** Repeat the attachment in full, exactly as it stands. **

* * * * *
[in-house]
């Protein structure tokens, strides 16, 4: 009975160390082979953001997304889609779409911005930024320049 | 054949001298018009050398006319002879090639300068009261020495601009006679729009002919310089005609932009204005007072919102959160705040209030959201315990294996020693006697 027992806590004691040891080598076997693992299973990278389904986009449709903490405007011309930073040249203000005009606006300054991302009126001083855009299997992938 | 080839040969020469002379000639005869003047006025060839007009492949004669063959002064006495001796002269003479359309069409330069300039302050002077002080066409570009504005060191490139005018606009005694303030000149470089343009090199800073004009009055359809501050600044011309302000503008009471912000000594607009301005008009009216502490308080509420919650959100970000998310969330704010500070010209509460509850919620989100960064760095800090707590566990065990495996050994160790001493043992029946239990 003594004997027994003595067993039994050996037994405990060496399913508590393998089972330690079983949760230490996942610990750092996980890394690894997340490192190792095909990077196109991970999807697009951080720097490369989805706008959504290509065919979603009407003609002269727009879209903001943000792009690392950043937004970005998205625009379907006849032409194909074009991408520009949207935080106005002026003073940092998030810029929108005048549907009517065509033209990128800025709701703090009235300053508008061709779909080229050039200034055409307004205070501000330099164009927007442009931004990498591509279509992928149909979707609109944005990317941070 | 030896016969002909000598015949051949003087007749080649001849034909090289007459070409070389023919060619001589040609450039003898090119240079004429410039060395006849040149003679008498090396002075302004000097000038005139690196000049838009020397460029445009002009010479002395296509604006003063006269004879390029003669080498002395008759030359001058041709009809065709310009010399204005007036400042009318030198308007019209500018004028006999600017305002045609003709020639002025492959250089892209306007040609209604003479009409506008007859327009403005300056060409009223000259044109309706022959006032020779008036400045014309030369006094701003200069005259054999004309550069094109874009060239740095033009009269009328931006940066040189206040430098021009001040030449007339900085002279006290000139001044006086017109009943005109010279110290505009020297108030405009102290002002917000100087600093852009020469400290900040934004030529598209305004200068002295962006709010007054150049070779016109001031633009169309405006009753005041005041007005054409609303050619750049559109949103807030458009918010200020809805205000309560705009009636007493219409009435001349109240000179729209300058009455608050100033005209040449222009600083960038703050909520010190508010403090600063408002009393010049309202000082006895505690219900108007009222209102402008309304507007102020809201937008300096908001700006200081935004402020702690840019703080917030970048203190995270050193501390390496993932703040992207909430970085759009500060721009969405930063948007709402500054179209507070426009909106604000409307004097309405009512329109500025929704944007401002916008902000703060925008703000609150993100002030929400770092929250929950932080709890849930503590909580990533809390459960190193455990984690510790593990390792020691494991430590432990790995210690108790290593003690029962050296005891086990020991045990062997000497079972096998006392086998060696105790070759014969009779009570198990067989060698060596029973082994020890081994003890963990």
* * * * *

[in-house]
């Protein structure tokens, strides 16, 4: 009975160390082979953001997304889609779409911005930024320049 | 054949001298018009050398006319002879090639300068009261020495601009006679729009002919310089005609932009204005007072919102959160705040209030959201315990294996020693006697 027992806590004691040891080598076997693992299973990278389904986009449709903490405007011309930073040249203000005009606006300054991302009126001083855009299997992938 | 080839040969020469002379000639005869003047006025060839007009492949004669063959002064006495001796002269003479359309069409330069300039302050002077002080066409570009504005060191490139005018606009005694303030000149470089343009090199800073004009009055359809501050600044011309302000503008009471912000000594607009301005008009009216502490308080509420919650959100970000998310969330704010500070010209509460509850919620989100960064760095800090707590566990065990495996050994160790001493043992029946239990 003594004997027994003595067993039994050996037994405990060496399913508590393998089972330690079983949760230490996942610990750092996980890394690894997340490192190792095909990077196109991970999807697009951080720097490369989805706008959504290509065919979603009407003609002269727009879209903001943000792009690392950043937004970005998205625009379907006849032409194909074009991408520009949207935080106005002026003073940092998030810029929108005048549907009517065509033209990128800025709701703090009235300053508008061709779909080229050039200034055409307004205070501000330099164009927007442009931004990498591509279509992928149909979707609109944005990317941070 | 030896016969002909000598015949051949003087007749080649001849034909090289007459070409070389023919060619001589040609450039003898090119240079004429410039060395006849040149003679008498090396002075302004000097000038005139690196000049838009020397460029445009002009010479002395296509604006003063006269004879390029003669080498002395008759030359001058041709009809065709310009010399204005007036400042009318030198308007019209500018004028006999600017305002045609003709020639002025492959250089892209306007040609209604003479009409506008007859327009403005300056060409009223000259044109309706022959006032020779008036400045014309030369006094701003200069005259054999004309550069094109874009060239740095033009009269009328931006940066040189206040430098021009001040030449007339900085002279006290000139001044006086017109009943005109010279110290505009020297108030405009102290002002917000100087600093852009020469400290900040934004030529598209305004200068002295962006709010007054150049070779016109001031633009169309405006009753005041005041007005054409609303050619750049559109949103807030458009918010200020809805205000309560705009009636007493219409009435001349109240000179729209300058009455608050100033005209040449222009600083960038703050909520010190508010403090600063408002009393010049309202000082006895505690219900108007009222209102402008309304507007102020809201937008300096908001700006200081935004402020702690840019703080917030970048203190995270050193501390390496993932703040992207909430970085759009500060721009969405930063948007709402500054179209507070426009909106604000409307004097309405009512329109500025929704944007401002916008902000703060925008703000609150993100002030929400770092929250929950932080709890849930503590909580990533809390459960190193455990984690510790593990390792020691494991430590432990790995210690108790290593003690029962050296005891086990020991045990062997000497079972096998006392086998060696105790070759014969009779009570198990067989060698060596029973082994020890081994003890963990």